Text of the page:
Covid-19 had consumers scrubbing every inch of their hands and homes throughout the pandemic. Cleaning and disinfectant products and brands jumped on the momentum to digitally advertise to consumers, showcasing how each product might help consumers stay safe during the pandemic. We’ll take a look at how top advertisers in the Household Cleaning Supplies, Cleaning and Disinfectant, and Hand Sanitizers categories performed in January of 2020 through August of 2021, and how things may shake out through the rest of the year.
Household Cleaning Supplies Advertisers Cover Most Digital Platforms
Household cleaning brands have typically been uniquely positioned to provide essential cleaning products to consumers. The pandemic created an urgency for brands to advertise the benefits of their germ-killing products to keep clean and safe.
Pathmatics Explorer showed a diverse media mix for the Household Cleaning Supplies category. Desktop Video made up 37% of spend share, Instagram made up 23%, and Facebook made up 23%. Creatives shown on Instagram reached 13.6 billion monthly impressions, despite Desktop Video ranking first in spend share. YouTube.com ranked as the top site for the whole category from January of 2020 to September of 2021 but had around 7.5 million fewer impressions than Instagram.com
Clorox Wipes the Cleaner and Disinfectant Category Away
The Cleaning and Disinfectant category ad spend was an estimated total of $103.7 million, with three of the five top advertisers (Clorox Cleaning Products, Liquid Plumr, and Pine-Sol) under The Clorox Company. Windex and Microban24 also ranked among the top five in the category.
Clorox Cleaning Products swept up the Cleaning and Disinfectant category as the No. 1 brand with a total estimated spend of $89 million and over 2,000 unique creatives. Nine out of Clorox’s top ten creatives were 30-second videos hosted on YouTube, highlighting the various environments consumers can use disinfectant wipes to kill 99% of germs.
From doctor’s offices to bedrooms, Clorox covered the bases in their video ads that garnered an estimated 6.7 million total impressions. From 2020 to 2021, the messaging changed from stay home to enjoy a clean home.
First seen on May 6, 2020, and totaling around 45.3 million impressions, The Clorox Company’s Pine-Sol kept their YouTube video creatives fresh by using the #StayHomeBaby hashtags. On September 9, 2021, a Clorox Wipes ad was first seen on Facebook giving consumers a reminder to keep a long-lasting clean home, and accumulated around 315 million impressions. That’s a lot of eyeballs!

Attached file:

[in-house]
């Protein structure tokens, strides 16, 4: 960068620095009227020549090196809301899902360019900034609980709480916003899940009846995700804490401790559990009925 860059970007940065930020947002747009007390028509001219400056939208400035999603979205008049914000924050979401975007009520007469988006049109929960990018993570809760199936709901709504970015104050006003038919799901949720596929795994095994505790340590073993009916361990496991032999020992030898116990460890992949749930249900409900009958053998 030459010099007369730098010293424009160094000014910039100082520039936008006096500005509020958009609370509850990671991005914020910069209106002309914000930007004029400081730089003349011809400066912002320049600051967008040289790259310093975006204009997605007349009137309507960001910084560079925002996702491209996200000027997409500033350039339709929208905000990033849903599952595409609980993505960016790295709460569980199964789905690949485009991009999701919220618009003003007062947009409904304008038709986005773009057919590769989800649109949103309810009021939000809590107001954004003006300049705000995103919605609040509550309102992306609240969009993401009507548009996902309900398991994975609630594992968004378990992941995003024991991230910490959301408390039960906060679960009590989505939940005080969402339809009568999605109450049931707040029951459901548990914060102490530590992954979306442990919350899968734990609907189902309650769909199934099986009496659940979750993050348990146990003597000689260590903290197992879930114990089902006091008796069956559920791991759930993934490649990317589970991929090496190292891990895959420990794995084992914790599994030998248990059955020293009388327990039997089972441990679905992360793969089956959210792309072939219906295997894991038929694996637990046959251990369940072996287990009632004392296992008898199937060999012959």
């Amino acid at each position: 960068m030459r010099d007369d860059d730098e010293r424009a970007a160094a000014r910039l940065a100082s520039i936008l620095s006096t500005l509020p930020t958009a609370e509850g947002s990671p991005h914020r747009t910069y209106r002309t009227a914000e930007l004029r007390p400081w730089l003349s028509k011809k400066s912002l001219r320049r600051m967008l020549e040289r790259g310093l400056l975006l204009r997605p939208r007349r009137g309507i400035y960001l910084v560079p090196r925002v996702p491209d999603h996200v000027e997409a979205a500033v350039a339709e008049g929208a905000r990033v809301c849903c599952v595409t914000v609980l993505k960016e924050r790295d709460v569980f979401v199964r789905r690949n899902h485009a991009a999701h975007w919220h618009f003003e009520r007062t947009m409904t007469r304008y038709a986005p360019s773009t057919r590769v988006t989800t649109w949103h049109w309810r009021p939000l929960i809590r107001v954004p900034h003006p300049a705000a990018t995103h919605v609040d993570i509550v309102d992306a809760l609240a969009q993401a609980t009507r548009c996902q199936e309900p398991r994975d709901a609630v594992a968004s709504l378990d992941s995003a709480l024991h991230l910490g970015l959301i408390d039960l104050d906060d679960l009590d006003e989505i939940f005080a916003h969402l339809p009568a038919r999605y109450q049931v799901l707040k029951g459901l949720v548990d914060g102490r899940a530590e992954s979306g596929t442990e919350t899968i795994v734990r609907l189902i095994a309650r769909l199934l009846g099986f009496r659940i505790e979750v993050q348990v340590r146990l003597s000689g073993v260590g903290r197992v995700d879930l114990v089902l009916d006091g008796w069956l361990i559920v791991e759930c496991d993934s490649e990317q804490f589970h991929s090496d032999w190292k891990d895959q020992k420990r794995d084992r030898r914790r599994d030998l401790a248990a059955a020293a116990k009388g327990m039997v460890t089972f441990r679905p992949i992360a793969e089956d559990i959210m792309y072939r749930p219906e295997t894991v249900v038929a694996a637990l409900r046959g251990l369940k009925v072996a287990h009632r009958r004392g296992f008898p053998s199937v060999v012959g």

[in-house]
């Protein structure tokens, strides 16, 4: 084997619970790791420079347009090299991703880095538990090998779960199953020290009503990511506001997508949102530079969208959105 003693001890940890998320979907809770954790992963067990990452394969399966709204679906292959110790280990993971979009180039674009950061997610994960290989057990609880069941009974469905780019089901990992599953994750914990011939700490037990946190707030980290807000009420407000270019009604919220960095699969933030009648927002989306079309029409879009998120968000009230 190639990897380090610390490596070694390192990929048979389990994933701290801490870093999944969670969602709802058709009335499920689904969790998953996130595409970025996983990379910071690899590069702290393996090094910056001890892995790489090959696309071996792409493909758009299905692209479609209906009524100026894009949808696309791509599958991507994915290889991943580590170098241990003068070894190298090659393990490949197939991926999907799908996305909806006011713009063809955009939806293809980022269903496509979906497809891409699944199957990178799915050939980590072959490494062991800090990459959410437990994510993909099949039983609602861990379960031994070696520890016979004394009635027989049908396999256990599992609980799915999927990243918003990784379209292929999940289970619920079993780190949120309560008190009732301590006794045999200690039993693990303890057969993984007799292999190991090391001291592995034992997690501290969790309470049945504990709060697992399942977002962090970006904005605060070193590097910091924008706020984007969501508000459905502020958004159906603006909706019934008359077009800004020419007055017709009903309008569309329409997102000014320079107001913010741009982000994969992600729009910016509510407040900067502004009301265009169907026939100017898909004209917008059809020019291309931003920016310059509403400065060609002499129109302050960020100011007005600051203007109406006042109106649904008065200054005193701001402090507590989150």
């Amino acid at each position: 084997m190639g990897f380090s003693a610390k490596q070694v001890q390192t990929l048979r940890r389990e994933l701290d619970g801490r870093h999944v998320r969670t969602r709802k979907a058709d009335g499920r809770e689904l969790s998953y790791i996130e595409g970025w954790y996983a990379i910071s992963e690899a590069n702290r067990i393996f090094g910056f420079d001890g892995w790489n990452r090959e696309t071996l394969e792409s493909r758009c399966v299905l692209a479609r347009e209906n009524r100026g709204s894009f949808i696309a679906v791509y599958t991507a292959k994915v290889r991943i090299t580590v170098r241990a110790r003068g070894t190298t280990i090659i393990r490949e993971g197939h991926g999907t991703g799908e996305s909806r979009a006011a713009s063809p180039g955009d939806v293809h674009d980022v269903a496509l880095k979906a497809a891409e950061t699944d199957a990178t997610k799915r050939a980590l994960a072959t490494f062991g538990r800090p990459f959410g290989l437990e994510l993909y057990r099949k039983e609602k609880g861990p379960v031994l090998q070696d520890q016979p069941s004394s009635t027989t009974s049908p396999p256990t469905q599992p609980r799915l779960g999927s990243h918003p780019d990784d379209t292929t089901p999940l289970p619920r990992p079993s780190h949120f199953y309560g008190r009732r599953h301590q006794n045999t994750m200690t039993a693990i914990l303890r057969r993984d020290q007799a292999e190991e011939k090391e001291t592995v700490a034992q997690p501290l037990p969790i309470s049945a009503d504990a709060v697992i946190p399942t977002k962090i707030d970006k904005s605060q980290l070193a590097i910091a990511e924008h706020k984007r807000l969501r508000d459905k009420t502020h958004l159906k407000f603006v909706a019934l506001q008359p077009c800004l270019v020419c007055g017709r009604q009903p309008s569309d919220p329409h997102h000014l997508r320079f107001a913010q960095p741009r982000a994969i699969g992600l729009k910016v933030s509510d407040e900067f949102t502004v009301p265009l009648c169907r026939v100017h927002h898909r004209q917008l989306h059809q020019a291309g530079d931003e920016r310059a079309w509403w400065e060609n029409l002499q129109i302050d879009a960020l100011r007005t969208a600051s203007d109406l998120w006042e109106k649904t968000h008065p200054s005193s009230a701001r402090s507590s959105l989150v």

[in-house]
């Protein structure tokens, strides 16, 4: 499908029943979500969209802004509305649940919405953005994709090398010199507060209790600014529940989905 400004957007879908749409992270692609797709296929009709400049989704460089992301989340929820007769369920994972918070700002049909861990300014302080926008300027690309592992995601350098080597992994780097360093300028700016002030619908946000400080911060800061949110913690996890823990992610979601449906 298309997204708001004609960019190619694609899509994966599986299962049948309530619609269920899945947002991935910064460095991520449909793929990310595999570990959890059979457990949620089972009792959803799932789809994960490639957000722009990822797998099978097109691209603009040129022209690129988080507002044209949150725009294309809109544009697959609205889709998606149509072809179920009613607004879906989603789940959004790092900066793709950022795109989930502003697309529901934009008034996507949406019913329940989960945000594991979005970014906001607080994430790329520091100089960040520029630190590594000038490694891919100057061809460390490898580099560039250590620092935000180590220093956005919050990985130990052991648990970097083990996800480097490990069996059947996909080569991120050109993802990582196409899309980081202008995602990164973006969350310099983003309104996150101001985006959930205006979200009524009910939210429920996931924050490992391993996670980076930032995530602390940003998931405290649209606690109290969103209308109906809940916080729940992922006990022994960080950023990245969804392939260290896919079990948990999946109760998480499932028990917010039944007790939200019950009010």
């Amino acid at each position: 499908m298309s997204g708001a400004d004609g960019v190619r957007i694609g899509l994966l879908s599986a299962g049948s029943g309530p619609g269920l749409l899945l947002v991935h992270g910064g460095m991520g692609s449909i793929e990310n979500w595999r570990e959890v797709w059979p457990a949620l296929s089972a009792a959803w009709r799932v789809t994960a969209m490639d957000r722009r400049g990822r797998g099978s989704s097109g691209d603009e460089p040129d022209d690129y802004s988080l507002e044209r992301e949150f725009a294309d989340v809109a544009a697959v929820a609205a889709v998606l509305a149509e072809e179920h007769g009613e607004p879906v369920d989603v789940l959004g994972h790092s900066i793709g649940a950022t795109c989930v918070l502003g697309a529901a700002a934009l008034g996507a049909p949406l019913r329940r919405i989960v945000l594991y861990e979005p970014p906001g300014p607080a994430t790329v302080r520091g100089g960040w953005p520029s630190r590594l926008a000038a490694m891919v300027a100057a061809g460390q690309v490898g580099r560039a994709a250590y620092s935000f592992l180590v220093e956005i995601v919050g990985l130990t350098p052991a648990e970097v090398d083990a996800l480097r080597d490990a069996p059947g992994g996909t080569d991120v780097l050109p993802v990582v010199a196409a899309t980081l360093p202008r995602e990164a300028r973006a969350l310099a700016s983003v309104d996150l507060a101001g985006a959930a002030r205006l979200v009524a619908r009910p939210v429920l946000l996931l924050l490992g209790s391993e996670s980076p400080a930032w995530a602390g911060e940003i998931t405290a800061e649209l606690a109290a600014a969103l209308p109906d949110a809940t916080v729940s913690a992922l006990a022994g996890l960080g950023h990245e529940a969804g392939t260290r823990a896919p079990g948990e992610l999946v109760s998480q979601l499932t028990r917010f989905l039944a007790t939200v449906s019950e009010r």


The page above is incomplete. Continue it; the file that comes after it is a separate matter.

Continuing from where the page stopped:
Purell’s Campaign Urges Consumers to Stay Home and Stay Safe
Toilet paper wasn’t the only product we couldn’t find in stores for months. The infamous Purell hand sanitizers were out of reach from consumers’ hands for many months as store shelves were emptied daily. The good news is Purell led the Hand Sanitizer category, allocating $2.5 million of its budget, making up almost 88% of the total spending for the category. The entire category saw an estimated 243.8 million monthly impressions on Facebook alone from January 2020 to September 2021.
Two out of the top ten hand sanitizer creatives came from Dove, where they pinned their moisturizing hand sanitizer up against Purell’s in an informative video ad. Compared to other household cleaning products in the category, Purell actually called out “Stay Home. Stay Safe.” early on in their advertising campaign copy that was first seen on April 17, 2020.
Staying Safe through Winter 2021
As the second holiday season of Covid-19 approaches, brands in the Household Cleaning Supplies category may continue to diversify their advertising budget among several platforms. Each brand’s strategy from the beginning of 2020 to September 2021 differed from the other, whether it was allocating most of their advertising budget to Facebook, Instagram, or Desktop Video.
Zooming into October 2021’s top household cleaning creatives so far, brands like Purell and Dove have changed their messaging to cater to our new normal of staying safe while on the go as people have already returned to school and the office.
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After she earned her BS in Business Administration and Marketing, Pam spent time in the non-profit industry developing skills in digital marketing and creating digital content for two years. She then made the transition to content marketing for San Francisco start ups.